Preventing Knee Injuries In Female Athletes

Female athletic programs are growing by leaps and bounds and with those leaps come an increase in knee injuries. Female athletes have a much higher rate of non-contact anterior cruciate ligament (ACL) Injuries. This means they injure their knees without contacting another athlete. The injuries occur from sharp cutting, or jumping.

The rate of ACL injuries may be 2 to 8 times that of men. There are many reasons why the female athlete is at higher risk. Some reasons have included: increased laxity (looseness) of the ACL, from elevated estrogen levels, the size of the female knee joint, specifically the area of the knee known as the "notch", and the size of the ACL. Females generally have a narrower notch than men and this may impinge on the ACL, injuring it.

As a general rule, females have wider hips, which place increased stress on their knees and their ACLs. Recent studies show female leg musculature is slower to respond, especially the hamstrings, to forward motion of the leg, putting increased strain on the ACL. A study of both male and female collegiate basketball players showed that female athletes tend to land from jumping activities in a more upright position with knees straighter than men. It also showed women tend to land with their knees in a more knocked-kneed position, which places increased stress on the ACL.

There is mounting evidence that preseason core and hamstring strengthening may help prevent ACL injuries in female athletes. Preseason training focused on proper jumping and landing techniques is helpful in preventing ACL injuries along with increasing the firing speed of the hamstrings.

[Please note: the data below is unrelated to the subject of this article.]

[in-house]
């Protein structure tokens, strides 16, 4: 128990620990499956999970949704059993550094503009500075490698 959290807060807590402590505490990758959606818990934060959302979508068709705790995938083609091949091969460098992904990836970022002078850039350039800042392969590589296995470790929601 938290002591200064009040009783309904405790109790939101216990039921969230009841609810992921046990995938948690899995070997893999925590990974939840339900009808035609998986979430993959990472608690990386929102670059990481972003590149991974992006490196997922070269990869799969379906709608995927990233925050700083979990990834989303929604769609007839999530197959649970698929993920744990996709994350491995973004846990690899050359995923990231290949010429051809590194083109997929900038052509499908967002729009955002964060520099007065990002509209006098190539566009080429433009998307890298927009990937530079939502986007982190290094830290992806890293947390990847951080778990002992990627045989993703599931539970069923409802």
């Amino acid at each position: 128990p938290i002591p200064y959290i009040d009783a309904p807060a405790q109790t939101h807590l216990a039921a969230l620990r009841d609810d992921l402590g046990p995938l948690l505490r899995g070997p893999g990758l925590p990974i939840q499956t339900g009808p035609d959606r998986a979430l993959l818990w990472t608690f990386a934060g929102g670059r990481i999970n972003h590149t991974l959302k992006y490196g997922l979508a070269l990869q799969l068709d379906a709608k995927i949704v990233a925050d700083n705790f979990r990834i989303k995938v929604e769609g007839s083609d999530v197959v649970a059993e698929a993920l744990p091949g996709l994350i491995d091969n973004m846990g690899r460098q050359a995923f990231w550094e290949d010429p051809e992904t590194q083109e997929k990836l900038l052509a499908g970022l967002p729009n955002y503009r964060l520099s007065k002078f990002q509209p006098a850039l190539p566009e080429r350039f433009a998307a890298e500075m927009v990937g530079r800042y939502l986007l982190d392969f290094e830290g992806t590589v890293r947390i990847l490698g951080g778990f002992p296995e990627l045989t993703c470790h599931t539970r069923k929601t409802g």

Call 1.800.4BAYLOR or visit for a physician referral or to learn more about the ACL Injury Prevention Program at Baylor Regional Medical Center at Plano.

Baylor Regional Medical Center at Plano is a 112-bed acute care hospital committed to serving North Texas residents with personalized care and advanced technology on a beautiful campus with hotel-like amenities and all private rooms. Services at the not-for-profit, fully-accredited facility include treatment for advanced spine deformities at the Baylor Scoliosis Center, neurosciences, orthopedics, medical and radiation oncology, surgical weight loss, women's services, gynecology, urology, gastroenterology, pulmonary medicine, sleep disorders, pain management, diabetes management and more. Patients have access to digital imaging onsite at Baylor Plano and at the Baylor Diagnostic Imaging Center at Craig Ranch, an outpatient department of Baylor Plano. The hospital is the first in North Dallas and Collin County to offer minimally invasive robotic surgery for procedures through the FDA-approved da Vinci® S Surgical System. Baylor Regional Medical Center at Plano ranks six on U.S. News & World Report's first-ever Best Hospitals metro area ranking for the Dallas/Fort Worth area. Baylor Plano is also a 2010 recipient of the Texas Award for Performance Excellence and houses an Accredited Community Hospital Comprehensive Cancer Program by the American College of Surgeons Commissions on Cancer. Baylor Plano is the first hospital in Collin County to be accredited by the National Accreditation Program for Breast Centers.Jerri Garison is president of Baylor Plano. For more information, or a physician referral, call toll free 1-800-4-BAYLOR or log onto

Kayci Prince
Baylor Regional Medical Center at Plano
(469) 814-2109

Janeen Browning
Baylor Regional Medical Center at Plano
(469) 814-2108

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